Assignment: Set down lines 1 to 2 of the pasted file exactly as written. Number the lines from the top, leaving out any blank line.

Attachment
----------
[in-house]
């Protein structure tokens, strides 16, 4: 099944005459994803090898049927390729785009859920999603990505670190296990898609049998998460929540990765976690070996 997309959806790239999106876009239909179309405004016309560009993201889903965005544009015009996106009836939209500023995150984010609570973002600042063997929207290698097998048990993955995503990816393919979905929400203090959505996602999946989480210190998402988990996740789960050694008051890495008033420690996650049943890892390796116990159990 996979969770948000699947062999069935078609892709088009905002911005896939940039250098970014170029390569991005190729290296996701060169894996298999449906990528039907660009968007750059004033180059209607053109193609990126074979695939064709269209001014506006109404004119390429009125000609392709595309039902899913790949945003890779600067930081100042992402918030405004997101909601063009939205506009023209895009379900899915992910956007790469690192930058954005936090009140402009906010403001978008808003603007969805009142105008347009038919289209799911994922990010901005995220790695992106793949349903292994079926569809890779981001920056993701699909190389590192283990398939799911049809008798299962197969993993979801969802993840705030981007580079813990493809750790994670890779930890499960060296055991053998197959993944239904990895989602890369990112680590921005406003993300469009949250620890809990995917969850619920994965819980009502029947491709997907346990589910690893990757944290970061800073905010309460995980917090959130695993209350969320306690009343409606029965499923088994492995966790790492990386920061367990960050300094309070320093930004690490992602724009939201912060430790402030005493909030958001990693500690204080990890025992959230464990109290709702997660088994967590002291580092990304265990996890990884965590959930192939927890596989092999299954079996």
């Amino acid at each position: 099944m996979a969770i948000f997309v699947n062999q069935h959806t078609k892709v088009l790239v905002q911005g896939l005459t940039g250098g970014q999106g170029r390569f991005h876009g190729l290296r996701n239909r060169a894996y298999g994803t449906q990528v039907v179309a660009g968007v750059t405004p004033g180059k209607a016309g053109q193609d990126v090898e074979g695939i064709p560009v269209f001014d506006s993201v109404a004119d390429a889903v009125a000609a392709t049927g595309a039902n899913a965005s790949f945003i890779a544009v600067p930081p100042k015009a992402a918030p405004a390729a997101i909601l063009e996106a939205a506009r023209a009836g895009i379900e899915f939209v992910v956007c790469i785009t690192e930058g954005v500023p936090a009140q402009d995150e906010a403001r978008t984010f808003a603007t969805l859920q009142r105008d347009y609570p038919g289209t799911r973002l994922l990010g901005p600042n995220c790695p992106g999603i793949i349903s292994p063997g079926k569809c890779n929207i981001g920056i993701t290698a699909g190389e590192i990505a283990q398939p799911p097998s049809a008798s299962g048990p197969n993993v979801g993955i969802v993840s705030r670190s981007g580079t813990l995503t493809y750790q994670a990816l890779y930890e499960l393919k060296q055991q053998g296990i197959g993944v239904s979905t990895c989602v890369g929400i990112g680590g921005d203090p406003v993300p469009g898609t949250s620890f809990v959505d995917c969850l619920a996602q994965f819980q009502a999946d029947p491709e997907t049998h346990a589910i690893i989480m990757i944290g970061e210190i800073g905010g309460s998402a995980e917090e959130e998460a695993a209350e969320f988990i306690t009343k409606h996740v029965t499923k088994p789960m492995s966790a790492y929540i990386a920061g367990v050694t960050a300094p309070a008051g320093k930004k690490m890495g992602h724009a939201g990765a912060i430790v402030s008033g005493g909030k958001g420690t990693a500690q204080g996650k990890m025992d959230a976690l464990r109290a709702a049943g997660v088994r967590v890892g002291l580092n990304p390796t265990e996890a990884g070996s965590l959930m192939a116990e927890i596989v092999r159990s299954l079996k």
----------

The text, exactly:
[in-house]
């Protein structure tokens, strides 16, 4: 099944005459994803090898049927390729785009859920999603990505670190296990898609049998998460929540990765976690070996 997309959806790239999106876009239909179309405004016309560009993201889903965005544009015009996106009836939209500023995150984010609570973002600042063997929207290698097998048990993955995503990816393919979905929400203090959505996602999946989480210190998402988990996740789960050694008051890495008033420690996650049943890892390796116990159990 996979969770948000699947062999069935078609892709088009905002911005896939940039250098970014170029390569991005190729290296996701060169894996298999449906990528039907660009968007750059004033180059209607053109193609990126074979695939064709269209001014506006109404004119390429009125000609392709595309039902899913790949945003890779600067930081100042992402918030405004997101909601063009939205506009023209895009379900899915992910956007790469690192930058954005936090009140402009906010403001978008808003603007969805009142105008347009038919289209799911994922990010901005995220790695992106793949349903292994079926569809890779981001920056993701699909190389590192283990398939799911049809008798299962197969993993979801969802993840705030981007580079813990493809750790994670890779930890499960060296055991053998197959993944239904990895989602890369990112680590921005406003993300469009949250620890809990995917969850619920994965819980009502029947491709997907346990589910690893990757944290970061800073905010309460995980917090959130695993209350969320306690009343409606029965499923088994492995966790790492990386920061367990960050300094309070320093930004690490992602724009939201912060430790402030005493909030958001990693500690204080990890025992959230464990109290709702997660088994967590002291580092990304265990996890990884965590959930192939927890596989092999299954079996």